One of the best ways to get your bearings when you’re in Las Vegas: look for the Stratosphere. It’s at the very north tip of the Strip, and whatever you do, don’t call it the Space Needle (the Stratosphere Tower, the tallest freestanding tower in the United States, is twice the size, dammit!).
Beyond its size and the whiz-bang rides at the top, the Stratosphere has failed, in recent years at least, to make much of an impact on Las Vegas’ tourist market. So it finally stopped trying, and today, it’s a a no-muss, no-fuss budget accommodation.
Which is perfectly fine because heaven knows there’s an army of budget-conscious visitors just looking for a clean, inexpensive place to sleep. And Stratosphere fits that bill. So what if the exterior is dated and the standard rooms are so bland you’ll have trouble remembering what they look like as you exit them? They’re just fine. And for those who want slightly better than that, but still at an impressively reasonable price (usually) the “Select” category digs are surprisingly contemporary, with a warm color palate of red and brown, and such essentials as flatscreen TVs, and alarm clocks with MP3 docks. Bathrooms run small, but at these rates, who’s complaining?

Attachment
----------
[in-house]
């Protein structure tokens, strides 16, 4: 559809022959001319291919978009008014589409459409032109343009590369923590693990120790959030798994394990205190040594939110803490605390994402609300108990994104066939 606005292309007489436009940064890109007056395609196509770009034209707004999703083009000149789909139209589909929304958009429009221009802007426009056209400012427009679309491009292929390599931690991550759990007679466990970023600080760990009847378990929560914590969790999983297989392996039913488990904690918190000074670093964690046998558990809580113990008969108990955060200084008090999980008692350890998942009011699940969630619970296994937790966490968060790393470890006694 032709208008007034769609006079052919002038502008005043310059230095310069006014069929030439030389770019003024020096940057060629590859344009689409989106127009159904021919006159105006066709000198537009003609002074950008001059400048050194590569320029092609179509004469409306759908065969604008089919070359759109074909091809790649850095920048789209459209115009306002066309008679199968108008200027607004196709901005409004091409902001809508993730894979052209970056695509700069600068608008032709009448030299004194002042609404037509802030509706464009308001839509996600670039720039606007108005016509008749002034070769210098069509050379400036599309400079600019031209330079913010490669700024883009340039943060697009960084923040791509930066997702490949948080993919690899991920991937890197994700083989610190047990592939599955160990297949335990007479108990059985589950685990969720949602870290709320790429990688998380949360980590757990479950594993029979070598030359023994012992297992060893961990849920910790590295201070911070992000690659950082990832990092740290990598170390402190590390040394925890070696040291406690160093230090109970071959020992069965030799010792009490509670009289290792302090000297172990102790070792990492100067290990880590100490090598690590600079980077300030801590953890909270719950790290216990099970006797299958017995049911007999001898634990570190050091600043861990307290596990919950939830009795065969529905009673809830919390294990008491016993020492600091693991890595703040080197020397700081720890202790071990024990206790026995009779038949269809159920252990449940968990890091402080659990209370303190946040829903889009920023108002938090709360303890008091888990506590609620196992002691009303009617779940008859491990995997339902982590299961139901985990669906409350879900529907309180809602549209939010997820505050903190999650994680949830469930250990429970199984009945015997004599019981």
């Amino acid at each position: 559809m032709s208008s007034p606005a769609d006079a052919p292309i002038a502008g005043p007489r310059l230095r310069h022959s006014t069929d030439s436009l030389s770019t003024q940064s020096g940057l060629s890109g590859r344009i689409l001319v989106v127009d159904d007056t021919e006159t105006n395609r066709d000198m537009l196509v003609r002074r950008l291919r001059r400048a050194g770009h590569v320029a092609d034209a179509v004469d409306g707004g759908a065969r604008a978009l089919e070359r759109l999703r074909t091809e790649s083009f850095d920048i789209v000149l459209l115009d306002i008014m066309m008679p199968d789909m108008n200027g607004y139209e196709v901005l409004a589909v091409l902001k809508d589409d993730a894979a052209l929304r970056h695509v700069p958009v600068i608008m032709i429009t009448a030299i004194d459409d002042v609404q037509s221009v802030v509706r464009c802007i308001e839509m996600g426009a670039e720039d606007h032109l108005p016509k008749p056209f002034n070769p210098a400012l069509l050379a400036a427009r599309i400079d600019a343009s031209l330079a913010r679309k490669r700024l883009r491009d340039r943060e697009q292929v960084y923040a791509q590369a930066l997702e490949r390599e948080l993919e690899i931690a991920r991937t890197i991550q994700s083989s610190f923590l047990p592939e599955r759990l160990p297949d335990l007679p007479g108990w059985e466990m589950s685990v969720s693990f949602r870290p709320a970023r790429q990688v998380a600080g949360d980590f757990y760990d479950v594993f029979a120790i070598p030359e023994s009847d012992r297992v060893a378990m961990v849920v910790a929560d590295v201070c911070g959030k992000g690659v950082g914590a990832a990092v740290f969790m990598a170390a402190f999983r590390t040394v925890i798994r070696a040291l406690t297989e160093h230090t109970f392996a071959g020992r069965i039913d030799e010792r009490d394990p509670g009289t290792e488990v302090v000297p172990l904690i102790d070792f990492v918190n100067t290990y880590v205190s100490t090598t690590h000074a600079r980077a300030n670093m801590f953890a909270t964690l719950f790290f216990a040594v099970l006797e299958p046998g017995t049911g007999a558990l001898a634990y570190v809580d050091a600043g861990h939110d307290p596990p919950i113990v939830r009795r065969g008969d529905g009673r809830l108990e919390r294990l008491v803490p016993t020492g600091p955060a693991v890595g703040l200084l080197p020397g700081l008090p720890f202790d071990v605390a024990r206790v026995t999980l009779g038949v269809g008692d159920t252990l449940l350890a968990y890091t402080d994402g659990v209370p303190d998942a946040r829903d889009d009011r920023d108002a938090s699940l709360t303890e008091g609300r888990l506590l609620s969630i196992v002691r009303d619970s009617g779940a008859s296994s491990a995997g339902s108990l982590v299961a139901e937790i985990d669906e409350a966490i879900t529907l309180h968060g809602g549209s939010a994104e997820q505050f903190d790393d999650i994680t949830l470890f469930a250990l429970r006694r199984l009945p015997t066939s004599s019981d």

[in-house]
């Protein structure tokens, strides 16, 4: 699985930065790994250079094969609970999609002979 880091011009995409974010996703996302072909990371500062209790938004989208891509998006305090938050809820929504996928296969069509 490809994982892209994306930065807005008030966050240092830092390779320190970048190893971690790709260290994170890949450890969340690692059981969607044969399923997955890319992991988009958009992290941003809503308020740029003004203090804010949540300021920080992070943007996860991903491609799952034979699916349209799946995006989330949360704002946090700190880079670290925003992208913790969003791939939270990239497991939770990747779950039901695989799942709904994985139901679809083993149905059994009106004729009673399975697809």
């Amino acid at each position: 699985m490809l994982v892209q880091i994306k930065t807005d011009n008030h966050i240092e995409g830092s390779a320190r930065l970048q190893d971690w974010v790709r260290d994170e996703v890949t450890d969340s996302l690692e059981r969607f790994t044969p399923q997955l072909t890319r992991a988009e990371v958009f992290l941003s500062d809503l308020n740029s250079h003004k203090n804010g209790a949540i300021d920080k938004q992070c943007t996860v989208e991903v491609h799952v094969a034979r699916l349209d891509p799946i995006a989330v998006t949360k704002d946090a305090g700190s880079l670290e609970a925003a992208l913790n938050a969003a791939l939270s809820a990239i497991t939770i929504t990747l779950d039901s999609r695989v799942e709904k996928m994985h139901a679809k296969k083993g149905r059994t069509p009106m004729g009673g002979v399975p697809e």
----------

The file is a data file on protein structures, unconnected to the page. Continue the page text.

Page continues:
And you’ll be within spitting distance of the best perch from which to see the entire Las Vegas Valley. At the top of the tower the elegant continental restaurant, Top of the World is in motion, giving guests a 360-degree view of the surrounding area, making one full revolution every 80 minutes. Thrill seekers climb up even higher to hang out (literally) on crazy rides (click here for more on those).
The big downside to staying here? The immediate area surrounding the hotel is a little shady. At night, take a cab or car if you’re leaving the hotel.
- Grace Bascos